Words by Sean Moeller, Illustration by Johnnie Cluney, Recording engineered by Mike Gentry
John Common makes sure that he leaves nothing unturned when he writes. He makes naked people. Or, he turns them naked. He disrobes them. It's as if he's pinched the end of a thread between forefinger and thumb and he's set the person standing before him spinning, the garment coming slowly undone, but completely, until you can't recognize what had been worn and you see the person with embarrassed eyes. He does it to himself as well, though the spinning and the unraveling is a bit more of a challenging thing. He needs help with that one, often finding that it's most effective to find someone else to hold the thread, an accomplice that will be blamed later if it all goes to hell. The layers of people are pulled off until there's nothing but skin and patchy hair to look at and judge. You watch as the pimples on the arms start popping up like crops and the shivering sets in. the Denver, Colorado-based songwriter highlights the coldest parts of a cold universe and he makes us feel like we're mostly luckless and sinking. He gives us the reasons to believe that there are a lot of us out here dealing with our own particular and peculiarly important battles. The other day, Joy Williams of the Nashville band the Civil Wars, made a comment in a question and answer piece in the New York Times about her band's name, something that should be rote and boring. Instead, she quotes a great philosopher by saying, "There is a great quote that I believe is Plato, who said, "Be kind, for everyone you meet is fighting a great battle." As I was thinking about the music we make, that sense of battle seemed applicable. That sense of yin and yang, of male and female, of our differing backgrounds, all that seemed to allude to the battles that we all face with faith or addictions or jobs or relationships. Every single person walking down the street is fighting a great battle, whether or not you can see it." It's the same sort of thing that Common tackles, albeit in a more self-destructive way. It's either the man or the woman, but someone's no good for the other and there's been great effort made to be that person to the other. It's not an aggressive act of cruelty of insensitivity, but it is one of selfishness that's more just a survival of the fittest sort of thing. It's looking out for good old No. 1, and most of us have a hard time arguing with that mentality, most of the time. You know, that's not fair, but it is okay to admit that we're not good enough for another person - they could do better or vice versa. It's a situation like this that leads to Common singing, "I don't want to be the handcuff on your wrist/I just want to be your man," where there's a chance that it could be the former that actually comes true and everyone knows it. He goes on, "If God is a magician, we could use another spell/Girl, you love a criminal who wants to go to hell/That's right/Go to hell/Go to hell with me/They're reserving a table, I guarantee." At least they'll be together. His characters are laid out, falling where they may.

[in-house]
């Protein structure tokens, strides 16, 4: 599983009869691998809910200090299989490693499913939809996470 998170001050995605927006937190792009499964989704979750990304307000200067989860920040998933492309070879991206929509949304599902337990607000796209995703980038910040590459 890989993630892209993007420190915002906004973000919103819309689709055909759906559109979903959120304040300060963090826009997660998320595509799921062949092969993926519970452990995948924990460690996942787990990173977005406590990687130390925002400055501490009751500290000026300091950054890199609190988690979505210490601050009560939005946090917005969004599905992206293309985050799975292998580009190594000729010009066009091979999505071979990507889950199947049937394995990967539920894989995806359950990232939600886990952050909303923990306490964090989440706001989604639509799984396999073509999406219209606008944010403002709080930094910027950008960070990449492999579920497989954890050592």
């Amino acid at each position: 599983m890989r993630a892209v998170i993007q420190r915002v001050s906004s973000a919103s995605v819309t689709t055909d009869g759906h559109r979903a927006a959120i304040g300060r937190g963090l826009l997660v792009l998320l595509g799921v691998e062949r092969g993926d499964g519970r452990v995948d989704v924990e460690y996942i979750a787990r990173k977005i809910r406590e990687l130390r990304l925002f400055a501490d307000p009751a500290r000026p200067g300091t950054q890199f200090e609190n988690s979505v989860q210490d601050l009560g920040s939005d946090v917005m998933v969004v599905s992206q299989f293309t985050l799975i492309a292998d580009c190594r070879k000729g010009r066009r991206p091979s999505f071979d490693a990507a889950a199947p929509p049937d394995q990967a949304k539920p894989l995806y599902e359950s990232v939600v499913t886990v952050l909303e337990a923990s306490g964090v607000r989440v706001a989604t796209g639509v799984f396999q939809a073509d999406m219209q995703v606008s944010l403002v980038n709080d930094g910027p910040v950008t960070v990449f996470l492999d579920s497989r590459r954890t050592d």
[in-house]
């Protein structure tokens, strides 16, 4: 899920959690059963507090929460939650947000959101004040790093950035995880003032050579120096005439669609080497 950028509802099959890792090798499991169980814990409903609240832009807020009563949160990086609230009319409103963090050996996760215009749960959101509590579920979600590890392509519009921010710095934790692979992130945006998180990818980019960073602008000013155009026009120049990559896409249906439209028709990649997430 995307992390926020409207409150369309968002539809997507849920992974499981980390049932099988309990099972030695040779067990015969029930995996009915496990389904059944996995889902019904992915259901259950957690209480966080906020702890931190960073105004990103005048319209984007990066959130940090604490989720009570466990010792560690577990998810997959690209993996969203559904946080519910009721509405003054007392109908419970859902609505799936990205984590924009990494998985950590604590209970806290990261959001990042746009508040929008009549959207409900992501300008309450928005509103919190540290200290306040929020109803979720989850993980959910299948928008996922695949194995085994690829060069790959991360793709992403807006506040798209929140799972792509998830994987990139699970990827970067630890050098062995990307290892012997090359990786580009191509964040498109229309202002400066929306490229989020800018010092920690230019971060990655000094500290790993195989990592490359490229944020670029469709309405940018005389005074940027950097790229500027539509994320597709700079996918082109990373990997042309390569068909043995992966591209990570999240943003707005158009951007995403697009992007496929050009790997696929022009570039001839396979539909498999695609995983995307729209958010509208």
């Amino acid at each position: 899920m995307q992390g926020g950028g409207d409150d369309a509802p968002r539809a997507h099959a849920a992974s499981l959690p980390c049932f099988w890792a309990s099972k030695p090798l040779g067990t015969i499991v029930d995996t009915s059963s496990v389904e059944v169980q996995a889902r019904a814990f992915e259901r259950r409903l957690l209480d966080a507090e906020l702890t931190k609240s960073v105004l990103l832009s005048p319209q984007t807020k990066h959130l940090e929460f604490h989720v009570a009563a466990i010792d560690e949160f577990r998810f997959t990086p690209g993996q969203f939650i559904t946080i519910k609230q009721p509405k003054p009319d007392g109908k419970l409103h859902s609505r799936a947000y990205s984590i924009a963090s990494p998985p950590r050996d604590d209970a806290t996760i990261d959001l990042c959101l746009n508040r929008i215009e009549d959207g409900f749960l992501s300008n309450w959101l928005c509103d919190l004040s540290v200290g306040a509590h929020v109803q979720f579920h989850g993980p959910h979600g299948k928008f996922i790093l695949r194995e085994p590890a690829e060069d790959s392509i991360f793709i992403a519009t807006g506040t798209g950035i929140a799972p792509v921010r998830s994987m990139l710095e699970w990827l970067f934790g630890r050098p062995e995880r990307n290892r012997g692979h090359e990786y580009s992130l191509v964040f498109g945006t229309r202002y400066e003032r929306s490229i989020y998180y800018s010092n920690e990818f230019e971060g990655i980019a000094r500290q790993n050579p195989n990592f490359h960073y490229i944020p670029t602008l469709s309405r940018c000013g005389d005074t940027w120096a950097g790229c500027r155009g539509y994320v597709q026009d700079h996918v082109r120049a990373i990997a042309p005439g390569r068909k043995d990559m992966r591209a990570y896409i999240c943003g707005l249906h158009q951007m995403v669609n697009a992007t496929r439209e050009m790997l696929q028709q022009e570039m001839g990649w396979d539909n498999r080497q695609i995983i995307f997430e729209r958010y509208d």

John Common and Blinding Flashes of Light Official Site